This preparation is used extensively by professional birdcatchers, and affords a very simple and effectual method of capturing small birds without injuring them. Twigs or small rods are coated with birdlime, and placed either near some food or over a cage contahrng another bird. In either case the wild bird is sure to hop on to the limed twig, and will be held until the birdcatcher secures him.
Good birdlime is greenish colored; very gluey, stringy, and tenacious; when air-dried it is brittle and pulverizable, but capable of gradually assuming its previous viscosity when moistened.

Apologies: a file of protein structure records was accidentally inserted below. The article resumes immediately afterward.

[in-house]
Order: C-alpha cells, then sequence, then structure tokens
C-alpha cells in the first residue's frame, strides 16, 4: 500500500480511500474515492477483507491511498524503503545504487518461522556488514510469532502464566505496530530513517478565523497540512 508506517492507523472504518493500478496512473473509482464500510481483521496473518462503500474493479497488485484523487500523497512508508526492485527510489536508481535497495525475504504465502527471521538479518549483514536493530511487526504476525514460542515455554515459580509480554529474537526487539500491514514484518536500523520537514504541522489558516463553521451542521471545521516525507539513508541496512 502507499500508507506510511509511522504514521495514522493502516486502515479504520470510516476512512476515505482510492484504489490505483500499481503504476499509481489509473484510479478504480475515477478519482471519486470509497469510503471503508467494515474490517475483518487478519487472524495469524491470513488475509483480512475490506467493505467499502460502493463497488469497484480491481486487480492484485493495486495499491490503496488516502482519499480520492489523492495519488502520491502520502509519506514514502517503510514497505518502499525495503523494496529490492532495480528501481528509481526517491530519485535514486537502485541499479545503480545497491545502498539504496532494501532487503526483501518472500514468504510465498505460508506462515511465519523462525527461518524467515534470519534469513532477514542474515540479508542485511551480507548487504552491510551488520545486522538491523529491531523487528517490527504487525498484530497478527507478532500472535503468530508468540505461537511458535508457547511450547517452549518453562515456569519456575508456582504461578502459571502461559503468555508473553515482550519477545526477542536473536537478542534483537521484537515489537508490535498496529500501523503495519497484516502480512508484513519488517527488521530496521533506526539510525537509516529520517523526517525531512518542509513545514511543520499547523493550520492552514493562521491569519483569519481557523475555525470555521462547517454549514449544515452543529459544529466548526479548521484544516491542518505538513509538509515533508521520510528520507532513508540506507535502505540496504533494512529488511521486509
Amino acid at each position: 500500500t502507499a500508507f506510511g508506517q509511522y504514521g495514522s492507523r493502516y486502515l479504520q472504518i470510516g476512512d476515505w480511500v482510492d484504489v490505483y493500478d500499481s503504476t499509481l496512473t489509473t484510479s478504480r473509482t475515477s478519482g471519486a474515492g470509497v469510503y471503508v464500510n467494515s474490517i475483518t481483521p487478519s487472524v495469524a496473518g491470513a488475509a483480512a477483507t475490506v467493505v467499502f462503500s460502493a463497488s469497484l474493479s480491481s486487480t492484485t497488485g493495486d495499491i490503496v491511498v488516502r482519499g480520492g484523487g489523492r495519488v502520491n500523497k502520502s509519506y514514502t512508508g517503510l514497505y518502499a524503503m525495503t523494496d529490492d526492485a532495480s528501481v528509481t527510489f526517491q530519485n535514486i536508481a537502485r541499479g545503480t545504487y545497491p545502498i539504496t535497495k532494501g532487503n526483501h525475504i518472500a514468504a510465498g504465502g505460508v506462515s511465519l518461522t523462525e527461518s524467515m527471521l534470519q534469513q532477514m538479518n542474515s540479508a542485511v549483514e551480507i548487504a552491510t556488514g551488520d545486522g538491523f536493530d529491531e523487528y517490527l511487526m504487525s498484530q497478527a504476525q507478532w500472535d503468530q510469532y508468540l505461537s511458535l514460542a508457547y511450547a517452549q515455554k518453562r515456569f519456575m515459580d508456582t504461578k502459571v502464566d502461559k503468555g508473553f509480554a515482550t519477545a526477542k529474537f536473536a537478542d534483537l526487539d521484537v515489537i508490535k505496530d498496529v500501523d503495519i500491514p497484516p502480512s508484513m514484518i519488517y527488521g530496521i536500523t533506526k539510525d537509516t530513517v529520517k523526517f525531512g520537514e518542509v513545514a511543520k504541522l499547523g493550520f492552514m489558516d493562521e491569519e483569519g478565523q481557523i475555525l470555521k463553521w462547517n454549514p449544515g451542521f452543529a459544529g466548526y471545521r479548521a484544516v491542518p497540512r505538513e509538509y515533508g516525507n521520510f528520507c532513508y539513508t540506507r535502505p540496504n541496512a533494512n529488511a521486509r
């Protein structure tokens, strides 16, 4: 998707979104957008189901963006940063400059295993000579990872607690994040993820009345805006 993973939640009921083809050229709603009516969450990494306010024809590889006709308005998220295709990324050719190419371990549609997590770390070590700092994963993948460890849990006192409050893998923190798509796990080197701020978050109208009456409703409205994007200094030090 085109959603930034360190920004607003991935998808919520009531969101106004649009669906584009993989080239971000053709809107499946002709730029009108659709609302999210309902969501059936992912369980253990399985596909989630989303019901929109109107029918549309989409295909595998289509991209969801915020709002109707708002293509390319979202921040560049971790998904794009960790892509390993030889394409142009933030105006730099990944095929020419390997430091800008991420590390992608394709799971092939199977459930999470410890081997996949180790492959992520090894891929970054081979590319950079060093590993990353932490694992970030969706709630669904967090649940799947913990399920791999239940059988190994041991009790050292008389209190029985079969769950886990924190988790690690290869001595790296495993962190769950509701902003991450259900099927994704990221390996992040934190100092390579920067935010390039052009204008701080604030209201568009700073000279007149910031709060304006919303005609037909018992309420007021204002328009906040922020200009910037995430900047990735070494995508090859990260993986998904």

To prepare it the middle bark of the holly (gathered in June or July) is boiled from six to eight hours in water, or until it becomes quite soft and tender. The water is then drained off, and it is placed in a heap in a pit under ground (commonly on layers of fern) and covered with stones. Here it is left to ferment for two or three weeks, and watered, if necessary, until it assumes a mucilaginous state. It is next pounded in a mortar until reduced to a uniform mass, which is then well kneaded with the hands in running water until all the refuse matter is worked out. It is, lastly, placed in an earthen vessel and covered with a little water, in which state it may be preserved from season to season. In about a week it is fit for use.